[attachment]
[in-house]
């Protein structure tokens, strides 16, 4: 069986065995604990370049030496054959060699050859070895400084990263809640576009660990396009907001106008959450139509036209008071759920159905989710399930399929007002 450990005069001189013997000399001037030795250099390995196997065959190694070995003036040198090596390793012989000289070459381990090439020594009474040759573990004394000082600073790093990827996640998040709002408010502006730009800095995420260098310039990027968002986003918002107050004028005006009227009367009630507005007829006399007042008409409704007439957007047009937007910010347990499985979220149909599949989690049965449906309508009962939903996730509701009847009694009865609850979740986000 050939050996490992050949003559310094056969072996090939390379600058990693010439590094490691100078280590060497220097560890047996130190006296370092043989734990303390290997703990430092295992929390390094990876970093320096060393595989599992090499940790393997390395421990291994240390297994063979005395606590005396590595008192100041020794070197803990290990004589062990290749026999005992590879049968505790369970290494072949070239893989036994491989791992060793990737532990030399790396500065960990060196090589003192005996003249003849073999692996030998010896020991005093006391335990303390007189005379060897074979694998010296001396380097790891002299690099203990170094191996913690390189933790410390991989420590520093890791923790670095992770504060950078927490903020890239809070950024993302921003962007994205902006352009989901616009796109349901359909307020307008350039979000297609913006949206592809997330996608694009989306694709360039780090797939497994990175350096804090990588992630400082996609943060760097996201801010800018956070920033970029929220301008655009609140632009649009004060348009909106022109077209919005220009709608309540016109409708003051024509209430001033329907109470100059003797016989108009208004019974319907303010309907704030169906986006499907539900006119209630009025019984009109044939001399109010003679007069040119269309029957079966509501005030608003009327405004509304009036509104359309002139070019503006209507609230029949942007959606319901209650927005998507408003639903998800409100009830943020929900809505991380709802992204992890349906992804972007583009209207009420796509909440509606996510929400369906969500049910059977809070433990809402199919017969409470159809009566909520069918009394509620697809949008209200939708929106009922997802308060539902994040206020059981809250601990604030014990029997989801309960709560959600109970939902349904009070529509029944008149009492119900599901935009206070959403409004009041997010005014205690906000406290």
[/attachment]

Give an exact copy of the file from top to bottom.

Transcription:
[in-house]
């Protein structure tokens, strides 16, 4: 069986065995604990370049030496054959060699050859070895400084990263809640576009660990396009907001106008959450139509036209008071759920159905989710399930399929007002 450990005069001189013997000399001037030795250099390995196997065959190694070995003036040198090596390793012989000289070459381990090439020594009474040759573990004394000082600073790093990827996640998040709002408010502006730009800095995420260098310039990027968002986003918002107050004028005006009227009367009630507005007829006399007042008409409704007439957007047009937007910010347990499985979220149909599949989690049965449906309508009962939903996730509701009847009694009865609850979740986000 050939050996490992050949003559310094056969072996090939390379600058990693010439590094490691100078280590060497220097560890047996130190006296370092043989734990303390290997703990430092295992929390390094990876970093320096060393595989599992090499940790393997390395421990291994240390297994063979005395606590005396590595008192100041020794070197803990290990004589062990290749026999005992590879049968505790369970290494072949070239893989036994491989791992060793990737532990030399790396500065960990060196090589003192005996003249003849073999692996030998010896020991005093006391335990303390007189005379060897074979694998010296001396380097790891002299690099203990170094191996913690390189933790410390991989420590520093890791923790670095992770504060950078927490903020890239809070950024993302921003962007994205902006352009989901616009796109349901359909307020307008350039979000297609913006949206592809997330996608694009989306694709360039780090797939497994990175350096804090990588992630400082996609943060760097996201801010800018956070920033970029929220301008655009609140632009649009004060348009909106022109077209919005220009709608309540016109409708003051024509209430001033329907109470100059003797016989108009208004019974319907303010309907704030169906986006499907539900006119209630009025019984009109044939001399109010003679007069040119269309029957079966509501005030608003009327405004509304009036509104359309002139070019503006209507609230029949942007959606319901209650927005998507408003639903998800409100009830943020929900809505991380709802992204992890349906992804972007583009209207009420796509909440509606996510929400369906969500049910059977809070433990809402199919017969409470159809009566909520069918009394509620697809949008209200939708929106009922997802308060539902994040206020059981809250601990604030014990029997989801309960709560959600109970939902349904009070529509029944008149009492119900599901935009206070959403409004009041997010005014205690906000406290």